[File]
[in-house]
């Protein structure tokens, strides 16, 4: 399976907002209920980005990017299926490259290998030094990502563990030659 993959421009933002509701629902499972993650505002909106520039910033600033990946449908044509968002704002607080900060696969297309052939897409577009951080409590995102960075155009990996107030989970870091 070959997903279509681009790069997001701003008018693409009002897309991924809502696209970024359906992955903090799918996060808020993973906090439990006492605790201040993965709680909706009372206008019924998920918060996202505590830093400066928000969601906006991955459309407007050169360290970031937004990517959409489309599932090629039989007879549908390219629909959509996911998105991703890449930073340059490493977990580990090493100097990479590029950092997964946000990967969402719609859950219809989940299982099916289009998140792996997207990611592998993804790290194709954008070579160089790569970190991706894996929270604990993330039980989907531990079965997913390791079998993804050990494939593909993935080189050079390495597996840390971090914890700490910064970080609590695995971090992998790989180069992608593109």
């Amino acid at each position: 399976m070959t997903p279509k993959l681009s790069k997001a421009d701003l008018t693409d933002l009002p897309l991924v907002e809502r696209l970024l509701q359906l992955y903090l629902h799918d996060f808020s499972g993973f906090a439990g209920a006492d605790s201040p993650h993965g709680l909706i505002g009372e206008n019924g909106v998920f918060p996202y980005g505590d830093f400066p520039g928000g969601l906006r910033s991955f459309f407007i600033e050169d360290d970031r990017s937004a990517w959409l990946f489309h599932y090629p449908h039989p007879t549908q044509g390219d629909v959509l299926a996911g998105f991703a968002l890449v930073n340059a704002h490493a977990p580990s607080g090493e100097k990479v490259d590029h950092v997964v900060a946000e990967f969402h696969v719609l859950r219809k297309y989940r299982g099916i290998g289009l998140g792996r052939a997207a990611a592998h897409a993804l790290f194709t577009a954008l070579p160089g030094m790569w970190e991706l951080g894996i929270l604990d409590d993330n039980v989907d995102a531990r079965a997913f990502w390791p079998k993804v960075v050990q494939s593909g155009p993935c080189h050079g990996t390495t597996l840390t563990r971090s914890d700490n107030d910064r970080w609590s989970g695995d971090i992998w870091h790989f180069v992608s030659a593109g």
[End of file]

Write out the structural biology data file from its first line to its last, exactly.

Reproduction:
[in-house]
């Protein structure tokens, strides 16, 4: 399976907002209920980005990017299926490259290998030094990502563990030659 993959421009933002509701629902499972993650505002909106520039910033600033990946449908044509968002704002607080900060696969297309052939897409577009951080409590995102960075155009990996107030989970870091 070959997903279509681009790069997001701003008018693409009002897309991924809502696209970024359906992955903090799918996060808020993973906090439990006492605790201040993965709680909706009372206008019924998920918060996202505590830093400066928000969601906006991955459309407007050169360290970031937004990517959409489309599932090629039989007879549908390219629909959509996911998105991703890449930073340059490493977990580990090493100097990479590029950092997964946000990967969402719609859950219809989940299982099916289009998140792996997207990611592998993804790290194709954008070579160089790569970190991706894996929270604990993330039980989907531990079965997913390791079998993804050990494939593909993935080189050079390495597996840390971090914890700490910064970080609590695995971090992998790989180069992608593109």
């Amino acid at each position: 399976m070959t997903p279509k993959l681009s790069k997001a421009d701003l008018t693409d933002l009002p897309l991924v907002e809502r696209l970024l509701q359906l992955y903090l629902h799918d996060f808020s499972g993973f906090a439990g209920a006492d605790s201040p993650h993965g709680l909706i505002g009372e206008n019924g909106v998920f918060p996202y980005g505590d830093f400066p520039g928000g969601l906006r910033s991955f459309f407007i600033e050169d360290d970031r990017s937004a990517w959409l990946f489309h599932y090629p449908h039989p007879t549908q044509g390219d629909v959509l299926a996911g998105f991703a968002l890449v930073n340059a704002h490493a977990p580990s607080g090493e100097k990479v490259d590029h950092v997964v900060a946000e990967f969402h696969v719609l859950r219809k297309y989940r299982g099916i290998g289009l998140g792996r052939a997207a990611a592998h897409a993804l790290f194709t577009a954008l070579p160089g030094m790569w970190e991706l951080g894996i929270l604990d409590d993330n039980v989907d995102a531990r079965a997913f990502w390791p079998k993804v960075v050990q494939s593909g155009p993935c080189h050079g990996t390495t597996l840390t563990r971090s914890d700490n107030d910064r970080w609590s989970g695995d971090i992998w870091h790989f180069v992608s030659a593109g």